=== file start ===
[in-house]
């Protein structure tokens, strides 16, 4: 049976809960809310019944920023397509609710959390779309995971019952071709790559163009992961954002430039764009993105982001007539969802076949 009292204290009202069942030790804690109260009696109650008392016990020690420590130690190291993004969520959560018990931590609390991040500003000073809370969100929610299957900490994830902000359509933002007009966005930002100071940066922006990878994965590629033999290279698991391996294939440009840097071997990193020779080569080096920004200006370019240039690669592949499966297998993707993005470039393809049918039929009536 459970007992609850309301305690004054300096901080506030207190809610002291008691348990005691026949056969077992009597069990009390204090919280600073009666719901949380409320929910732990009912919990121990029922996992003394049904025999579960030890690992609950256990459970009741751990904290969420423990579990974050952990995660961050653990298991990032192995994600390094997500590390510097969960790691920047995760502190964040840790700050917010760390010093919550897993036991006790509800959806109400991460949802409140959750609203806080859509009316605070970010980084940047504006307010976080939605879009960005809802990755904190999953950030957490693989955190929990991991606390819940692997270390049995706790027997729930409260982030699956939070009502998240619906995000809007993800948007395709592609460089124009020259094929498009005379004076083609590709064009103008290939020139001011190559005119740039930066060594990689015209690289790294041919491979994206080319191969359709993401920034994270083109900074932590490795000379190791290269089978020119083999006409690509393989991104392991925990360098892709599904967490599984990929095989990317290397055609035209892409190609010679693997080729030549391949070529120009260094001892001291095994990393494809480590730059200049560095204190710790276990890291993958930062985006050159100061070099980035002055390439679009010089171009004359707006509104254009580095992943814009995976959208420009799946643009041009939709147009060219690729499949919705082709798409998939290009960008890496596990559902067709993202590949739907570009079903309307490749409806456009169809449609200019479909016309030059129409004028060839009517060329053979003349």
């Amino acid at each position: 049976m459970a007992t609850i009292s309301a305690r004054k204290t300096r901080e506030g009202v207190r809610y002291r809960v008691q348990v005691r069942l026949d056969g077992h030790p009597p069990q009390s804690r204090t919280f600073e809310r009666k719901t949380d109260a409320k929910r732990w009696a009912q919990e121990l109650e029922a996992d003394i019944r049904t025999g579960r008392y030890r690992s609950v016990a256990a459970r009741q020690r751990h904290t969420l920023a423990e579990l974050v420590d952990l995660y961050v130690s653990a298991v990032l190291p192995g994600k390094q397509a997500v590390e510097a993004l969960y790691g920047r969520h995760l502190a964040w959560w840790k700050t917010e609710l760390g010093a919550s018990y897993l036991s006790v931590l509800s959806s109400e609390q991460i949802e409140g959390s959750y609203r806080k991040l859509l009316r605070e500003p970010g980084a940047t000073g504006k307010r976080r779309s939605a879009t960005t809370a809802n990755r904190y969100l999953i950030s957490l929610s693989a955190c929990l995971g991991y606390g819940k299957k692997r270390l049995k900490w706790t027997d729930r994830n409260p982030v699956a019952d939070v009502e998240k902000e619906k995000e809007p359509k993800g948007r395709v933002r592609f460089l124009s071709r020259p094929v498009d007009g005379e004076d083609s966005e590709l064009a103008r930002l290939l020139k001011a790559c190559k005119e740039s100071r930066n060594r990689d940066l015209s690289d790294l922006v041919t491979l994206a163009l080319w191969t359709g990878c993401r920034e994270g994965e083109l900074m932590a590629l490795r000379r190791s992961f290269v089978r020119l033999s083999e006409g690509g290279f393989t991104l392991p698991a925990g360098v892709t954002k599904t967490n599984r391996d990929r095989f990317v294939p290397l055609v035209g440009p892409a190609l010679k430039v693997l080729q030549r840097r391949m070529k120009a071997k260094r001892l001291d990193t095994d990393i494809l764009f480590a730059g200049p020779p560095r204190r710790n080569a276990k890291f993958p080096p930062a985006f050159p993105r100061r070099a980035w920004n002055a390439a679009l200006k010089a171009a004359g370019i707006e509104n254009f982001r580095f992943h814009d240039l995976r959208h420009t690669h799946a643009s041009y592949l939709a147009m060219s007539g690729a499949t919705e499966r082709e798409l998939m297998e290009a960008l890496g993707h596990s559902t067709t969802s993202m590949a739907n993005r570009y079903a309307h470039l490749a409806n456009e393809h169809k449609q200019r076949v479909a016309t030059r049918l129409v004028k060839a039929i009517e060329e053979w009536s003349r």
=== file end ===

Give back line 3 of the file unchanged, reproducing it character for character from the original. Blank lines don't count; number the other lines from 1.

């Amino acid at each position: 049976m459970a007992t609850i009292s309301a305690r004054k204290t300096r901080e506030g009202v207190r809610y002291r809960v008691q348990v005691r069942l026949d056969g077992h030790p009597p069990q009390s804690r204090t919280f600073e809310r009666k719901t949380d109260a409320k929910r732990w009696a009912q919990e121990l109650e029922a996992d003394i019944r049904t025999g579960r008392y030890r690992s609950v016990a256990a459970r009741q020690r751990h904290t969420l920023a423990e579990l974050v420590d952990l995660y961050v130690s653990a298991v990032l190291p192995g994600k390094q397509a997500v590390e510097a993004l969960y790691g920047r969520h995760l502190a964040w959560w840790k700050t917010e609710l760390g010093a919550s018990y897993l036991s006790v931590l509800s959806s109400e609390q991460i949802e409140g959390s959750y609203r806080k991040l859509l009316r605070e500003p970010g980084a940047t000073g504006k307010r976080r779309s939605a879009t960005t809370a809802n990755r904190y969100l999953i950030s957490l929610s693989a955190c929990l995971g991991y606390g819940k299957k692997r270390l049995k900490w706790t027997d729930r994830n409260p982030v699956a019952d939070v009502e998240k902000e619906k995000e809007p359509k993800g948007r395709v933002r592609f460089l124009s071709r020259p094929v498009d007009g005379e004076d083609s966005e590709l064009a103008r930002l290939l020139k001011a790559c190559k005119e740039s100071r930066n060594r990689d940066l015209s690289d790294l922006v041919t491979l994206a163009l080319w191969t359709g990878c993401r920034e994270g994965e083109l900074m932590a590629l490795r000379r190791s992961f290269v089978r020119l033999s083999e006409g690509g290279f393989t991104l392991p698991a925990g360098v892709t954002k599904t967490n599984r391996d990929r095989f990317v294939p290397l055609v035209g440009p892409a190609l010679k430039v693997l080729q030549r840097r391949m070529k120009a071997k260094r001892l001291d990193t095994d990393i494809l764009f480590a730059g200049p020779p560095r204190r710790n080569a276990k890291f993958p080096p930062a985006f050159p993105r100061r070099a980035w920004n002055a390439a679009l200006k010089a171009a004359g370019i707006e509104n254009f982001r580095f992943h814009d240039l995976r959208h420009t690669h799946a643009s041009y592949l939709a147009m060219s007539g690729a499949t919705e499966r082709e798409l998939m297998e290009a960008l890496g993707h596990s559902t067709t969802s993202m590949a739907n993005r570009y079903a309307h470039l490749a409806n456009e393809h169809k449609q200019r076949v479909a016309t030059r049918l129409v004028k060839a039929i009517e060329e053979w009536s003349r």